Washington (CNN) – Democrats racing to protect their congressional seats also face a serious battle on their other flank: state capitals. One analyst has found that a quarter of state legislatures are in play this November, with the vast majority of the bodies at risk controlled by Democrats.
"I've been doing this for five cycles now and already we have the most chambers in play as basically at any point, going back to 2002," said Lou Jacobson, who writes for PolitiFact and recently completed an extensive analysis on state legislatures for Governing magazine.
"The other really striking thing," he said, "is this (election) is the biggest differential between the two parties."
Jacobson estimates a quarter of all state legislative chambers could see a change in power from one party to another this year, and that 21 out of 25 of those are chambers are now controlled by Democrats, but could switch to Republican hands after the election. Four chambers are currently Republican and could move Democratic.
He believes those numbers will grow.
"Usually the pattern is that the further you go along in the cycle that the figure starts to rise," he told CNN Radio. "So we're already starting out at the highest point (in recent memory) and it will probably only go up from here in terms of chambers in play."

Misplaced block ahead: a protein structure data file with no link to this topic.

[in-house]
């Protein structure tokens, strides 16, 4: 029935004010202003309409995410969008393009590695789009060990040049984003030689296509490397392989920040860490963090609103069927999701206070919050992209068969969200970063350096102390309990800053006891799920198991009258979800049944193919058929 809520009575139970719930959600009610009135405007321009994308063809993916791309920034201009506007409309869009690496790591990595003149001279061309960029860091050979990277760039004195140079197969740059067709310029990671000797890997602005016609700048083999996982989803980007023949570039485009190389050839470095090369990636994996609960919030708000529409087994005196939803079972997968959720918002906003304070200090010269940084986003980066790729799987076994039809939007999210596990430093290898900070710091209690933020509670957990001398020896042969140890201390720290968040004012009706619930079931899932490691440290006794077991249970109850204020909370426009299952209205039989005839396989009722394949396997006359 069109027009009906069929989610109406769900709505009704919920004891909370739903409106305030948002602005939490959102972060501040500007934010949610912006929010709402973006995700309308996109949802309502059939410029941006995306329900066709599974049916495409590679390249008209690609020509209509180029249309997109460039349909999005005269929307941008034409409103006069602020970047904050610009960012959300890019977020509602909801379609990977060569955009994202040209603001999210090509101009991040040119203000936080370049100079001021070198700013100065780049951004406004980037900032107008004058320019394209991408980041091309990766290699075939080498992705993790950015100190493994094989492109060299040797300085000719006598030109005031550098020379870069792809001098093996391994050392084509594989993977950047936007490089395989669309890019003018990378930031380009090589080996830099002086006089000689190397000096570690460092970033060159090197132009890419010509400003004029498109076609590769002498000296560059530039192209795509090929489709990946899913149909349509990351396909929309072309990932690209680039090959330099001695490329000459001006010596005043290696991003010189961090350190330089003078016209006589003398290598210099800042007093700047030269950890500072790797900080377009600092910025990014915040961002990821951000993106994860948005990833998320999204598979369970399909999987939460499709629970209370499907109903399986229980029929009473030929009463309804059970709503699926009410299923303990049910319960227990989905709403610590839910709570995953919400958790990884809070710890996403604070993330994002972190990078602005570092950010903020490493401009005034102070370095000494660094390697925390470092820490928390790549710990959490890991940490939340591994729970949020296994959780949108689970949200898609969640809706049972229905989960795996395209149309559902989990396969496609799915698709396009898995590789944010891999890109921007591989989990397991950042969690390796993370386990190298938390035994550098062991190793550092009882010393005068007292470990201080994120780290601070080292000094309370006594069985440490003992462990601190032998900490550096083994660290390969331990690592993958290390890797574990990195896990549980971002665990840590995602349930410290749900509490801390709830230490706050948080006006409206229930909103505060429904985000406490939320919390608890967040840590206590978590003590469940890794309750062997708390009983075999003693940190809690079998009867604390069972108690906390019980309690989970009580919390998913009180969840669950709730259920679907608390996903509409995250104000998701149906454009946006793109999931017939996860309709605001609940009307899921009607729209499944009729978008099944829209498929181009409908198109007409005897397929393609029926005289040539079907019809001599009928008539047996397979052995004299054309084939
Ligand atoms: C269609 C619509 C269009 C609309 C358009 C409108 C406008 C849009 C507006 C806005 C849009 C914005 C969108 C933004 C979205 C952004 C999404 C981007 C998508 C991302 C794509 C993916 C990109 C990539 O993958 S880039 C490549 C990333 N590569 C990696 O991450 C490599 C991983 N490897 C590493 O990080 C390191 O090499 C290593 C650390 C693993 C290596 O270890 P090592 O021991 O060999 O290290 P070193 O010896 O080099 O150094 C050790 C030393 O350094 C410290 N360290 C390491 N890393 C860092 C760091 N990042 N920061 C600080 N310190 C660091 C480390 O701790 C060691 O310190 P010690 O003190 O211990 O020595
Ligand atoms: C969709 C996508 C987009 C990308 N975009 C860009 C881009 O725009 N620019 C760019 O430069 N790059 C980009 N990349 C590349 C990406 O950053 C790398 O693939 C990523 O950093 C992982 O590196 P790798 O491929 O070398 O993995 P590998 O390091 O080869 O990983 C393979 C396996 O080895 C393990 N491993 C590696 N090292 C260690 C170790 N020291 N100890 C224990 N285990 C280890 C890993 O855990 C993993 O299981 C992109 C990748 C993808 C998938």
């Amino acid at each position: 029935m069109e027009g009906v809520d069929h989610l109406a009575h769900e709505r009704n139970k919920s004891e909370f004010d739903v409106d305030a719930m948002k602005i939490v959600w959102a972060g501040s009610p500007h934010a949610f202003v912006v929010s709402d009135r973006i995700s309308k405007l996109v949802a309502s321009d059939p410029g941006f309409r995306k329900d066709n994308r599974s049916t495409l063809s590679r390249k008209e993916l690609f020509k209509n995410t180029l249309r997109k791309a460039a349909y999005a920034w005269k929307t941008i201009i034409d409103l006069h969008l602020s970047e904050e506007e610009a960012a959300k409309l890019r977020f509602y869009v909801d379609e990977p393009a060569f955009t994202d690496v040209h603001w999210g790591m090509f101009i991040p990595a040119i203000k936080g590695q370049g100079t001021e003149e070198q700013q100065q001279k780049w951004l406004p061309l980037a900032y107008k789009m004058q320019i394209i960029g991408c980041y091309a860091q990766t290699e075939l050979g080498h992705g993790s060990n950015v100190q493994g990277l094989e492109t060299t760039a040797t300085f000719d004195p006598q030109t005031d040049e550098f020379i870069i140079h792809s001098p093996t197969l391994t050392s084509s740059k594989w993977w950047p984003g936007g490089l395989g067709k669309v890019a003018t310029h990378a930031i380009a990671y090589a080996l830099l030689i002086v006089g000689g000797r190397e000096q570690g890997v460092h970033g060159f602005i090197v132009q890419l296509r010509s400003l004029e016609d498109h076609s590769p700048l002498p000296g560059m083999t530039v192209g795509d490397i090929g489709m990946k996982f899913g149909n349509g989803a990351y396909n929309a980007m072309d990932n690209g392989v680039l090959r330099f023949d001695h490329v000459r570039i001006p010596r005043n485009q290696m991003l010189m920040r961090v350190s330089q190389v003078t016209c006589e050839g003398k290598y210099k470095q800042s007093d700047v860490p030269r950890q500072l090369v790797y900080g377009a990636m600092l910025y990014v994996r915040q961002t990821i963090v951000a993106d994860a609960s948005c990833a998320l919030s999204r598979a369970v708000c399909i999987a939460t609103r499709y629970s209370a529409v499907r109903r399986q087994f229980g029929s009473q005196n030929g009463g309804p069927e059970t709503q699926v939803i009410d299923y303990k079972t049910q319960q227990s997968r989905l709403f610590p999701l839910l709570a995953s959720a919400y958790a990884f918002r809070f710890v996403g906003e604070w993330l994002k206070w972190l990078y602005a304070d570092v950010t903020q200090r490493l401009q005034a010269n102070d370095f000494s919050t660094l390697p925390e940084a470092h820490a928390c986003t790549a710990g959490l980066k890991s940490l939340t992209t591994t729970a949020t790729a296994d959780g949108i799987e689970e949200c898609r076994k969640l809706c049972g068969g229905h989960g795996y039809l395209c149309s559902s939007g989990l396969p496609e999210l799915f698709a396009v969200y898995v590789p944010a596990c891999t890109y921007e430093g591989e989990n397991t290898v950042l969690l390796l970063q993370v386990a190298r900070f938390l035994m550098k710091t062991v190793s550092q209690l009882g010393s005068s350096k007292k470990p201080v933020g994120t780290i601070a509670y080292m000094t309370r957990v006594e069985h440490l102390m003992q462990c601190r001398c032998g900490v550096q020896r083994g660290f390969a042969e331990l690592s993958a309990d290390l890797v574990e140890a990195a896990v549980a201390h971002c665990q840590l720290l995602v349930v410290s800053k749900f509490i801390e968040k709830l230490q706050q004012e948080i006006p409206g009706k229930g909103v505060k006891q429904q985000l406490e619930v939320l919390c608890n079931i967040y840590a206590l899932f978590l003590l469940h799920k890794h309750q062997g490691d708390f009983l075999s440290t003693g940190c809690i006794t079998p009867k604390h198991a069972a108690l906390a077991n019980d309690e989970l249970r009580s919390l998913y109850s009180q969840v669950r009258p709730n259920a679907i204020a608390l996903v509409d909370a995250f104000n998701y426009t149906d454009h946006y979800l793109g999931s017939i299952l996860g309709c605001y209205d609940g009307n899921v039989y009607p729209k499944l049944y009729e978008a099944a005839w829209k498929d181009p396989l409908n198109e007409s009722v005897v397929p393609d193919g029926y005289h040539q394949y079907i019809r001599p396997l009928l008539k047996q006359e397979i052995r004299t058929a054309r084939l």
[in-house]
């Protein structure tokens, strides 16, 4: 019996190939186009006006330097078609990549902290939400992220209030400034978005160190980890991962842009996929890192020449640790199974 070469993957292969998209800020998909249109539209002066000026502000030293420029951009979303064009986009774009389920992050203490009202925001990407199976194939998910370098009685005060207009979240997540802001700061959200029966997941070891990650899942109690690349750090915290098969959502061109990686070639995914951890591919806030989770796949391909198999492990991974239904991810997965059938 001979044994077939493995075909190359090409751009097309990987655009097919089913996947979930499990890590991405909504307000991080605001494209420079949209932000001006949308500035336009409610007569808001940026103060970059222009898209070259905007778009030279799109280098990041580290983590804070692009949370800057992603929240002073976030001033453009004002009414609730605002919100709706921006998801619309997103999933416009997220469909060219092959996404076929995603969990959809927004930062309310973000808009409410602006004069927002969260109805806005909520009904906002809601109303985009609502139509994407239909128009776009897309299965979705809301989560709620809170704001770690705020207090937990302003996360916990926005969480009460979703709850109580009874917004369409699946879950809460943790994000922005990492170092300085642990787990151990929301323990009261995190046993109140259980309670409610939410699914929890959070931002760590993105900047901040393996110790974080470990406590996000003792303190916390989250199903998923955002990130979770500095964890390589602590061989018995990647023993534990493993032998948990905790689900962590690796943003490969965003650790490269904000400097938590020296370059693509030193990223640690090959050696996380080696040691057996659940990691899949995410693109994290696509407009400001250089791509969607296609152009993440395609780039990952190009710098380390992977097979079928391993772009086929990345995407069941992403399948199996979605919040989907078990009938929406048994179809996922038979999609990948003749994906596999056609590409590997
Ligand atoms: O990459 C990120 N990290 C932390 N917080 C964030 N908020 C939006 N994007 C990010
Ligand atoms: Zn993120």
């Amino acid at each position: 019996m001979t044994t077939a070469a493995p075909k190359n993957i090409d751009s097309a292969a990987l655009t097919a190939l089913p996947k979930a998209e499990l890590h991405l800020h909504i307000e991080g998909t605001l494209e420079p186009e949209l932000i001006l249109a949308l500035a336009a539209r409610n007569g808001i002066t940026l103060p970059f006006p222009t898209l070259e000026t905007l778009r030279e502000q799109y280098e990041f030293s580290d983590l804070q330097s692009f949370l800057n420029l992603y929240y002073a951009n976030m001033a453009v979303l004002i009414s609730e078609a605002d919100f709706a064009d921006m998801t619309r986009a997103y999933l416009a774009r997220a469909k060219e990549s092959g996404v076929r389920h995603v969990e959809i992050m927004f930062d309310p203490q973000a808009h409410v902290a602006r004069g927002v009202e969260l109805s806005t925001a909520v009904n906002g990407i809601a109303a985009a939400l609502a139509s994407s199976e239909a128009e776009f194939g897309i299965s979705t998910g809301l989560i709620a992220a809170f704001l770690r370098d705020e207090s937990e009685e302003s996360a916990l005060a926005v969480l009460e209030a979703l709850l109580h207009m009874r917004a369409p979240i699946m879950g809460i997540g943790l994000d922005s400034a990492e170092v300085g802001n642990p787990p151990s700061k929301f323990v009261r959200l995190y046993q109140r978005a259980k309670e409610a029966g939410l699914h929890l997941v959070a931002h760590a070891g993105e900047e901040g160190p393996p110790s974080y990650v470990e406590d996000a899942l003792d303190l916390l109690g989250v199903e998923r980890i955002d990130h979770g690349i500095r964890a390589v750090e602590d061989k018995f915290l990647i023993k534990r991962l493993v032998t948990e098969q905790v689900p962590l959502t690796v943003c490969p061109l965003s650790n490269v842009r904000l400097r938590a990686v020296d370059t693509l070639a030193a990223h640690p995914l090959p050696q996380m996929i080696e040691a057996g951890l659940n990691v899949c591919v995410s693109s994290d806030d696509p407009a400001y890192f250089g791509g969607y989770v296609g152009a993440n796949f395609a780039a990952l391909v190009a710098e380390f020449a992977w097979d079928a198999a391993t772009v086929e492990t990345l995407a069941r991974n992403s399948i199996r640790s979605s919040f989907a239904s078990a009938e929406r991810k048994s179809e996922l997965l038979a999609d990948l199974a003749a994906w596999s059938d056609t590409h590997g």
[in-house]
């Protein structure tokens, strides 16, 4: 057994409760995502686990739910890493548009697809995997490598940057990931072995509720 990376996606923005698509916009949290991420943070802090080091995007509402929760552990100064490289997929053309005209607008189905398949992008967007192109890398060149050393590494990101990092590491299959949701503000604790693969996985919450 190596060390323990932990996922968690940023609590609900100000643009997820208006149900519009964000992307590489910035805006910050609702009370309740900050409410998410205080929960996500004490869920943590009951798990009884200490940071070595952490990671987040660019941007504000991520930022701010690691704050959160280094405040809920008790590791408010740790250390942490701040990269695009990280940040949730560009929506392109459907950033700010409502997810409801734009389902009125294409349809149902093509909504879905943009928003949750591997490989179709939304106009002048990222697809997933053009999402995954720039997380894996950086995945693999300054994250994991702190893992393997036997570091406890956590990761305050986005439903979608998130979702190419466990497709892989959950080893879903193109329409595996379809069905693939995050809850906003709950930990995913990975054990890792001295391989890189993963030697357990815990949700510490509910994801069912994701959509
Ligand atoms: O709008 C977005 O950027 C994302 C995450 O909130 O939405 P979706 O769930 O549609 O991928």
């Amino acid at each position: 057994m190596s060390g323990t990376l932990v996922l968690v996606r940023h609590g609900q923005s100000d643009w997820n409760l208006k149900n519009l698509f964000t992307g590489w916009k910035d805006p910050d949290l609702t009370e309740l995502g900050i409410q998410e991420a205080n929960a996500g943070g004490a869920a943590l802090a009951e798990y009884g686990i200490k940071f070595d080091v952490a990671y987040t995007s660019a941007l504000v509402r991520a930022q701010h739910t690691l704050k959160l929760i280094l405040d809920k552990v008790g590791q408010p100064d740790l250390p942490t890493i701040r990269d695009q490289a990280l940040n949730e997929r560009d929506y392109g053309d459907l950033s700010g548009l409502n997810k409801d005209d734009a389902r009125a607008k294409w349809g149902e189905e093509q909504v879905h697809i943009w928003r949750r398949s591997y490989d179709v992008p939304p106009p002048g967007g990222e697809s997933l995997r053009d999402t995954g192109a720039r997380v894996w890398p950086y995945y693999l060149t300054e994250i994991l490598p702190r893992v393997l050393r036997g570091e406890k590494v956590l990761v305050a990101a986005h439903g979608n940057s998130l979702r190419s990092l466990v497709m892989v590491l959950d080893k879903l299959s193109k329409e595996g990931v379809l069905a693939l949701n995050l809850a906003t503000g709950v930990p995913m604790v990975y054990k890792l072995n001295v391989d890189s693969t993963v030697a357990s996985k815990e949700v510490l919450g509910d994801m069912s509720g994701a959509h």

Jacobson believes his is the only published handicapping of the battle for state capitols in the country.
He admits his results are not based on polling. With thousands of races involved, the elections analyst instead relies on one-on-one interviews with approximately 100 contacts in state capitols and inside the political parties.
Jacobson will update his assessment twice more before the election.
His first take on 2010 lists these chambers as potential takeover scenes, with an indication of which way he believes the chamber leans right now:
Leaning Democratic: Colorado House and Senate, Delaware House, Iowa Senate, Maine Senate, Michigan House, Minnesota House, Nevada Senate, North Carolina House and Senate.
Tossups: Alabama House and Senate, Alaska House, Iowa Senate, New Hampshire House and Senate, New York Senate, Ohio House, Pennsylvania House, Wisconsin House and Senate.
Leaning Republican: Alaska House, Indiana House, Montana Senate, Tennessee House and Senate. }